SISTEMI EMBEDDED Nios II Processor Memory Organization and

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SISTEMI EMBEDDED Nios II Processor: Memory Organization and Access Federico Baronti Last version: 20170509

SISTEMI EMBEDDED Nios II Processor: Memory Organization and Access Federico Baronti Last version: 20170509

Memory and I/O access (1) • Instruction master port: An Avalon Memory-Mapped (Avalon-MM) master

Memory and I/O access (1) • Instruction master port: An Avalon Memory-Mapped (Avalon-MM) master port that connects to instruction memory via system interconnect fabric – Instruction cache: Fast cache memory internal to the Nios II core • Data master port: An Avalon-MM master port that connects to data memory and peripherals via system interconnect fabric – Data cache: Fast cache memory internal to the Nios II core • Tightly-coupled instruction or data memory ports: Interface to fast on-chip memory outside the Nios II core

Memory and I/O access (2) (Fast version) Instruction bus Instruction master port Data master

Memory and I/O access (2) (Fast version) Instruction bus Instruction master port Data master port ALU Data bus

Memory and I/O access (3) • Separate instruction and data busses, as in Harvard

Memory and I/O access (3) • Separate instruction and data busses, as in Harvard architecture • Both data memory and peripherals are mapped into the address space of the data master port – The Nios II uses little-endian byte ordering • Quantity, type, and connection of memory and peripherals are system-dependent – Typically, Nios II processor systems contain a mix of fast on-chip memory and slower off-chip memory – Peripherals typically reside on-chip

Instruction master port • 32 -bit pipelined Avalon-MM master port • Used to fetch

Instruction master port • 32 -bit pipelined Avalon-MM master port • Used to fetch instructions to be exectued by the processor • The pipeline support increases the throughput of synchrounous memory w/ pipeline latency • The Nios II can prefetch sequential instructions and perform branch prediction to keep the instruction pipeline as active as possible • Always retrieves 32 -bit data thanks to dynamic bus sizing logic embedded in the system interconnect fabric

Data master port • The Nios II data bus is implemented as a 32

Data master port • The Nios II data bus is implemented as a 32 -bit Avalon-MM master port. The data master port performs two functions: – Read data from memory or a peripheral when the processor executes a load instruction – Write data to memory or a peripheral when the processor executes a store instruction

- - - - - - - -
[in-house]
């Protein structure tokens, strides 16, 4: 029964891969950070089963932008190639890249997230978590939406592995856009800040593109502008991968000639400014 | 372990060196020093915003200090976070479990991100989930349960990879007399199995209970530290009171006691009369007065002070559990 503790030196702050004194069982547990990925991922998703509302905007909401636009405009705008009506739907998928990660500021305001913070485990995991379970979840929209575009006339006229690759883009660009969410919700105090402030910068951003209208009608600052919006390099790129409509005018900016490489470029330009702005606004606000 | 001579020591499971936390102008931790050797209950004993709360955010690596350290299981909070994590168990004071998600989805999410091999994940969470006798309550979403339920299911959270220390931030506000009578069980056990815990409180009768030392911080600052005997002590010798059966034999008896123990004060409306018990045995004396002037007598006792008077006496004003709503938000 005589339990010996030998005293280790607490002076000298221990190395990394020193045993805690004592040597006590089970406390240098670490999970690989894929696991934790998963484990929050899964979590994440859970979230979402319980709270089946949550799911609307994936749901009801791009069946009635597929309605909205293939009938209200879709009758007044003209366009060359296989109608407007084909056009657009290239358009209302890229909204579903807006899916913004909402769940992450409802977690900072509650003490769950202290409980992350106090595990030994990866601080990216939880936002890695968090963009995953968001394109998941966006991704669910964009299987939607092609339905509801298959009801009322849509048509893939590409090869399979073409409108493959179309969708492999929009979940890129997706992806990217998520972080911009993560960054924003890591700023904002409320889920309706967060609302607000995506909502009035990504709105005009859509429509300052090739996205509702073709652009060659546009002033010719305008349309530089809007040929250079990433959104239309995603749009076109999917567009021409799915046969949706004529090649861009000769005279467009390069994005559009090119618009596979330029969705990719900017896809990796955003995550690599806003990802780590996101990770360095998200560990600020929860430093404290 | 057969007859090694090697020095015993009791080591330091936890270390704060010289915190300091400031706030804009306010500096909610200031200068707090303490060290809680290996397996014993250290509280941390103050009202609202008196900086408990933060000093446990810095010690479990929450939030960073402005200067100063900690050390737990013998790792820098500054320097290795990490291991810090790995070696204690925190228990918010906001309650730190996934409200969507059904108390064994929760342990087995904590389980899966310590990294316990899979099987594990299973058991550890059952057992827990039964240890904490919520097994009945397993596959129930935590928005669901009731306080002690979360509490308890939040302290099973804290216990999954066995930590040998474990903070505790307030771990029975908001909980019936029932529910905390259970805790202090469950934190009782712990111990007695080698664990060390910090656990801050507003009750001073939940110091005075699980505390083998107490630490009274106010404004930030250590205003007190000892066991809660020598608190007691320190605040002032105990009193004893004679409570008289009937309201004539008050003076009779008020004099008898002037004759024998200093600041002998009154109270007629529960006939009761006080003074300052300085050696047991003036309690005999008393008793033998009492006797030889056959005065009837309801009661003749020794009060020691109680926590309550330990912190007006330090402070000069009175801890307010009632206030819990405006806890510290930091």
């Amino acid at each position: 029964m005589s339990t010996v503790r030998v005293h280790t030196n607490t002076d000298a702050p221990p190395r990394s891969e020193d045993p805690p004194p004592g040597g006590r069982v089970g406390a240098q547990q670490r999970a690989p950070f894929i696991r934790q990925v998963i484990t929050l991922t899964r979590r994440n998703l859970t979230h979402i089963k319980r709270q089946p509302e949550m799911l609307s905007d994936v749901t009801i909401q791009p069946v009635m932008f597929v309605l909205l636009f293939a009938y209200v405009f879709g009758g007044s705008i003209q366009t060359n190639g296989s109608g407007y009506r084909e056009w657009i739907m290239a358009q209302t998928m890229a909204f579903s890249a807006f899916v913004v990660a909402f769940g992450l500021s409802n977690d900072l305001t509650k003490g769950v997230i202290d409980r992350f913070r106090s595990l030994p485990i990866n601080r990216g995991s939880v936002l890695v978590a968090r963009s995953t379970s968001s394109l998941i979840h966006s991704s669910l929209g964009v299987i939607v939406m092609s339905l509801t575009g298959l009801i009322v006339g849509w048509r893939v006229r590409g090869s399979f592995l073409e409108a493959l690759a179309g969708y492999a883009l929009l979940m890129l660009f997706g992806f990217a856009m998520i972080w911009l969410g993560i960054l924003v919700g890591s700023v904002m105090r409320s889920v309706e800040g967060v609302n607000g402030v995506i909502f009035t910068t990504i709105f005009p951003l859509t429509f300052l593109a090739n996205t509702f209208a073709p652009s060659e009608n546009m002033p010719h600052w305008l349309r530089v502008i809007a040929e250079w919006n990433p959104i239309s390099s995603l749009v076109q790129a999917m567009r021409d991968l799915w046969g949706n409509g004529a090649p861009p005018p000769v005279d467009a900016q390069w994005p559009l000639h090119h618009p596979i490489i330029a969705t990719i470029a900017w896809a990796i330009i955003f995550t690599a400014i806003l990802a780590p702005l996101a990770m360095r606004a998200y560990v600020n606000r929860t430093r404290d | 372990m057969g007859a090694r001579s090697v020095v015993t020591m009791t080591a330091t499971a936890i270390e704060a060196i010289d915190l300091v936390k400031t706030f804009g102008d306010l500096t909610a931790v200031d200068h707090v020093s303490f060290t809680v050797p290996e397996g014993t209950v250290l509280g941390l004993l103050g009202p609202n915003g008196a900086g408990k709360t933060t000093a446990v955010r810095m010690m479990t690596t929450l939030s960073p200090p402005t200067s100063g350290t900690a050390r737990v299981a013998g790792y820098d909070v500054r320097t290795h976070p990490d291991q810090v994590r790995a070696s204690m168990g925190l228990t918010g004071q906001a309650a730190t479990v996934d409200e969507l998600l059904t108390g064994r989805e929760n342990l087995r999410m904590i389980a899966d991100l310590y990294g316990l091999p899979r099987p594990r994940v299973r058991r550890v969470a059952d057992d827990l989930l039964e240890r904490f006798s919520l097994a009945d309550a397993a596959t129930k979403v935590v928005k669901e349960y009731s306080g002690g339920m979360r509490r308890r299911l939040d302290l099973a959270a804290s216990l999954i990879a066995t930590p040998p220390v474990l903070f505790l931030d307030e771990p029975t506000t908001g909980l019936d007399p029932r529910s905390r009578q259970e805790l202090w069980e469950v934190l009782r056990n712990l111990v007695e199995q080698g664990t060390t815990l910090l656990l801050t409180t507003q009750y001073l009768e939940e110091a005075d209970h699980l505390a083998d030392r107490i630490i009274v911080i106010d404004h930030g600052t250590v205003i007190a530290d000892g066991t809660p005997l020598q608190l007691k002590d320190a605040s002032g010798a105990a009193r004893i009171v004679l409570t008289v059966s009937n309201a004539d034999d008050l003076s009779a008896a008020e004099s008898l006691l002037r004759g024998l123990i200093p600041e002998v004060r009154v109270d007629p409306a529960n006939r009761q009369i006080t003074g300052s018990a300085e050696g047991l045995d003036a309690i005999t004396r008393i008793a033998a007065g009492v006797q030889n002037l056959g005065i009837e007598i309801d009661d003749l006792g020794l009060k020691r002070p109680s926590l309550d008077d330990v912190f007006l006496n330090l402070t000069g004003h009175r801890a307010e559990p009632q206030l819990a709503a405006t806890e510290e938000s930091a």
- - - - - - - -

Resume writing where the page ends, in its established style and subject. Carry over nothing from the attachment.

Cache (1) • The Nios II architecture supports cache memories on both the instruction

Cache (1) • The Nios II architecture supports cache memories on both the instruction master port (instruction cache) and the data master port (data cache) • Cache memory resides on-chip as an integral part of the Nios II processor core • The cache memories can improve the average memory access time for Nios II processor systems that use slow off-chip memory such as SDRAM for program and data storage • The instruction and data caches are enabled perpetually at run-time, but methods are provided for software to bypass the data cache so that peripheral accesses do not return cached data

Cache (2) • The cache memories are optional. The need for higher memory performance

Cache (2) • The cache memories are optional. The need for higher memory performance (and by association, the need for cache memory) is application dependent • Cache use improves performance if: – Regular memory is located off-chip, and access time is long compared to on-chip memory – The largest, performance-critical instruction loop is smaller than the instruction cache – The largest block of performance-critical data is smaller than the data cache

Cache bypass methods • The Nios II architecture provides the following methods for bypassing